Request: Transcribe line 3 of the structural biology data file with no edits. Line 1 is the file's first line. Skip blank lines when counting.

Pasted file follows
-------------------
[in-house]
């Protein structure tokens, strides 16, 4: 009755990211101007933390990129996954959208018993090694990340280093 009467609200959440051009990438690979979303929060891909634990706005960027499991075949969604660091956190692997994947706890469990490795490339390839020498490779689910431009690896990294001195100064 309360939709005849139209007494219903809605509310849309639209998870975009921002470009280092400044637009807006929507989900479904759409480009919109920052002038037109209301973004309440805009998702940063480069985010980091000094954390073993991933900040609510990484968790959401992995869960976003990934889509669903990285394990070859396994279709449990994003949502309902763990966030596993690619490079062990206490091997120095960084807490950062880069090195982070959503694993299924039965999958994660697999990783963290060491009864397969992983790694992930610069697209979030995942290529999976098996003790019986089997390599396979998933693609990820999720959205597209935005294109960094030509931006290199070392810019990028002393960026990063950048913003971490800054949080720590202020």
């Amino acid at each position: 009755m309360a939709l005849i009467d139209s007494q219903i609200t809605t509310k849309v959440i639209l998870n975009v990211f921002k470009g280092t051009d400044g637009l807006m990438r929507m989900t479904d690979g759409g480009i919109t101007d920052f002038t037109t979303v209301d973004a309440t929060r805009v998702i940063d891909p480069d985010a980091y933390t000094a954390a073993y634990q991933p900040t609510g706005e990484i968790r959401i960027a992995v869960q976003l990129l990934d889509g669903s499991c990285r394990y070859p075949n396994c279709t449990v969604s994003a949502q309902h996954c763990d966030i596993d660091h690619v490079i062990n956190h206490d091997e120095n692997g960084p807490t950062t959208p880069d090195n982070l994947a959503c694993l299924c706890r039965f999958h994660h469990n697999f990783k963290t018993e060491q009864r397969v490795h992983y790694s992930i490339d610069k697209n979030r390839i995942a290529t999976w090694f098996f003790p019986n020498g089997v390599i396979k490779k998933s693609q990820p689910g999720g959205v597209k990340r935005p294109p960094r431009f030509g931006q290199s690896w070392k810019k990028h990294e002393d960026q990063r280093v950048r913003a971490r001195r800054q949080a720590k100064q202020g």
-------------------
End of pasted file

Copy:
């Amino acid at each position: 009755m309360a939709l005849i009467d139209s007494q219903i609200t809605t509310k849309v959440i639209l998870n975009v990211f921002k470009g280092t051009d400044g637009l807006m990438r929507m989900t479904d690979g759409g480009i919109t101007d920052f002038t037109t979303v209301d973004a309440t929060r805009v998702i940063d891909p480069d985010a980091y933390t000094a954390a073993y634990q991933p900040t609510g706005e990484i968790r959401i960027a992995v869960q976003l990129l990934d889509g669903s499991c990285r394990y070859p075949n396994c279709t449990v969604s994003a949502q309902h996954c763990d966030i596993d660091h690619v490079i062990n956190h206490d091997e120095n692997g960084p807490t950062t959208p880069d090195n982070l994947a959503c694993l299924c706890r039965f999958h994660h469990n697999f990783k963290t018993e060491q009864r397969v490795h992983y790694s992930i490339d610069k697209n979030r390839i995942a290529t999976w090694f098996f003790p019986n020498g089997v390599i396979k490779k998933s693609q990820p689910g999720g959205v597209k990340r935005p294109p960094r431009f030509g931006q290199s690896w070392k810019k990028h990294e002393d960026q990063r280093v950048r913003a971490r001195r800054q949080a720590k100064q202020g």